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florida gators... never threatened!

If you ain't a Gator, you should be! Alligators (and endangered crocs) are important indicator species atop their food chains, with sensitivity to pollution and pesticides akin to humans. See ESA blawg. Gator blood could be our pharmaceutical future, too. See ESA musing.

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KEVIN S. PETTITT helped found this blawg. A D.C.-based IT consultant specializing in Lotus Notes & Domino, he also maintains Lotus Guru blog.

« AP and CNN: "Bush could weaken Endangered Species Act" | Main| FWS reopens comment on Hawaiian picture wing flies' critical habitat rule »

FWS revises final critical habitat rule on Devils River Minnow in response to public comment

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73 Fed. Reg. 46988 (Tuesday, August 12, 2008)(DEPARTMENT OF THE INTERIOR; Fish and Wildlife Service; 50 CFR Part 17; WS–R2–ES–2008–0018; 92210–1117–0000–B4 RIN 1018–AV25; Endangered and Threatened Wildlife and Plants; Designation of Critical Habitat for the Devils River Minnow; Final rule.)

DevilsRiverMinnow2.jpg
The Devils River minnow is an algae-eating fish that spends its entire lifecycle only in pollution-free aquatic environments of small to mid-sized streams that are tributaries of the Rio Grande in south Texas and northern Mexico.  General habitat descriptions of areas where Devils River minnow have been found include the following: ‘‘the area where spring runs enter the river’’; ‘‘channels of fast-flowing water over gravel bottoms... associated with water willow and other aquatic macrophytes (plants not needing a microscope) over a gravel-cobble substrate’’; and ‘‘stream seeps’’ where small amounts of water enter the stream from the ground at sites that ‘‘had abundant riparian vegetation overhanging the banks."  Photo from FWSAustin TX Ecological Field Services Office.

SUMMARY: We, the U.S. Fish and Wildlife Service (Service), designate critical habitat for the Devils River minnow (Dionda diaboli) under the Endangered Species Act of 1973, as amended (Act). In total, approximately 26.5 stream kilometers (km) (16.5 stream miles (mi)) are within the boundaries of the critical habitat designation. The critical habitat is located in streams in Val Verde and Kinney Counties, Texas. DATES: This final rule becomes effective on September 11, 2008.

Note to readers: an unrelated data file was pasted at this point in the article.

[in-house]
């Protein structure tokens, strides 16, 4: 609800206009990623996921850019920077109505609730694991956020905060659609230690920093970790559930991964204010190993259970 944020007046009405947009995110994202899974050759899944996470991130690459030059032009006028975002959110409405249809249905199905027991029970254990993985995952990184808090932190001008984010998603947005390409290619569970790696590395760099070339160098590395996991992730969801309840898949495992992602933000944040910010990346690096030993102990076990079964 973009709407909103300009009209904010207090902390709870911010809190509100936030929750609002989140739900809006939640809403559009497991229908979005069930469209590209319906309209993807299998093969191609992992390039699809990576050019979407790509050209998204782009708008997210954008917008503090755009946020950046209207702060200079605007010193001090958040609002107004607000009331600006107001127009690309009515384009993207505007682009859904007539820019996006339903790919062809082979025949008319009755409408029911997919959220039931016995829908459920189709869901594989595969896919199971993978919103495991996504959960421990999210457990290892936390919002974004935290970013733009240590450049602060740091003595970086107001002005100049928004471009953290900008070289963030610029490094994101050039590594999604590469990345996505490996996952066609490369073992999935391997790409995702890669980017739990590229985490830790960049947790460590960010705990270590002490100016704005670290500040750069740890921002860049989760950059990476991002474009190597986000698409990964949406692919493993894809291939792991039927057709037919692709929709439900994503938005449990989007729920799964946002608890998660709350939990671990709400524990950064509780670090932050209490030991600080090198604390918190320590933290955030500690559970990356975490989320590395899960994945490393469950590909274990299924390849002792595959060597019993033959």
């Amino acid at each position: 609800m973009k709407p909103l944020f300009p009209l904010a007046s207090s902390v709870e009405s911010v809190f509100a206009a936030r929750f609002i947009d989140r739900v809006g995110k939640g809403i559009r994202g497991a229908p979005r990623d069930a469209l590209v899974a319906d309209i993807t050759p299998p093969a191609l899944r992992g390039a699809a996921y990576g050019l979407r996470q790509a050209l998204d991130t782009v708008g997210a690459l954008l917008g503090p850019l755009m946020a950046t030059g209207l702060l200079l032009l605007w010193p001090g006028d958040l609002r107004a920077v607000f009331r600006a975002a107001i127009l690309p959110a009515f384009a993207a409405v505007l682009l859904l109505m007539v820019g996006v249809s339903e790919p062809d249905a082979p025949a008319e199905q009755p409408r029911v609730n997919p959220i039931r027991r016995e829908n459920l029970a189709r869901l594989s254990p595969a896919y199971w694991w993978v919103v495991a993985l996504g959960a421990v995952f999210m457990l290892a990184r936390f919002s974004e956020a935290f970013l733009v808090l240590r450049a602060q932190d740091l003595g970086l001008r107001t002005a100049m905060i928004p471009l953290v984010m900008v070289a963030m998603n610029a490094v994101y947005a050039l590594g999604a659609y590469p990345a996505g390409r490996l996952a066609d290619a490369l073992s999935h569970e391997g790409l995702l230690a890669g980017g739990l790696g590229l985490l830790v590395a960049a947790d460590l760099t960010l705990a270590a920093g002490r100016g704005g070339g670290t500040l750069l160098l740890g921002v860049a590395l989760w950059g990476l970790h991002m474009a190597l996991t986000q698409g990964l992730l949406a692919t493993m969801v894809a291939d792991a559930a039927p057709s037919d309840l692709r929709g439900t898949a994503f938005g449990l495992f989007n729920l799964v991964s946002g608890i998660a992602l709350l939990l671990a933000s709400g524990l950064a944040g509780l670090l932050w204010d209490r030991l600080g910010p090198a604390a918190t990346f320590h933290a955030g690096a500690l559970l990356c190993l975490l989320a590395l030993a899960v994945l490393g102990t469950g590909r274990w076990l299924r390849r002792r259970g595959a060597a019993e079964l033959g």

HISTORY: The Devils River minnow was listed as threatened on October 20, 1999 (64 FR 56596). Critical habitat was not designated for this species at the time of listing (64 FR 56606). On October 5, 2005, the Forest Guardians, Center for Biological Diversity, and Save Our Springs Alliance filed suit against the Service for failure to designate critical habitat for this species (Forest Guardians et al. v. Hall 2005). On June 28, 2006, a settlement was reached that requires the Service to re-evaluate our original prudency determination. The settlement stipulated that, if prudent, a proposed rule would be submitted to the Federal Register for publication on or before July 31, 2007, and a final rule by July 31, 2008.  See also ESA blawg (Feb. 10, 2008)

EXCERPT RE: EXCLUSION OF HABITAT: As a result of comments received, we made the following changes to our proposed designation... (2) We have excluded 47.0 stream km (29.2 stream mi) of stream within the Devils River Unit (Unit 1) proposed as critical habitat for Devils River minnow from the final designation (see the ‘‘Exclusions under Section 4(b)(2) of the Act’’ section of this final rule for further details)...

EXCERPT RE: EXCLUSION OF HABITAT (CONTINUED): During the second public comment period, at least 12 individuals (either landowners along the Devils River or representatives for those interests) commented negatively about the perceived effects of the designation of the Devils River Unit as critical habitat. They envisioned that the designation would restrict landowner activities, lead to a change in the status of the Devils River minnow from threatened to endangered, and result in a devaluation of land values in the area. We do not believe that these concerns are likely to be realized. We provide specific responses to these comments in the ‘‘Comments and Responses’’ sectionthat the designation of critical habitat should have little to no effect on landowner actions, is not a factor in the species’ status as threatened rather than endangered, and should not result in a stigma effect to decrease land values. However, these widely held perceptions by landowners in the Devils River Unit could result in anti-conservation incentives because furthering Devils River minnow conservation is seen as a risk to future economic opportunities or loss of private property rights.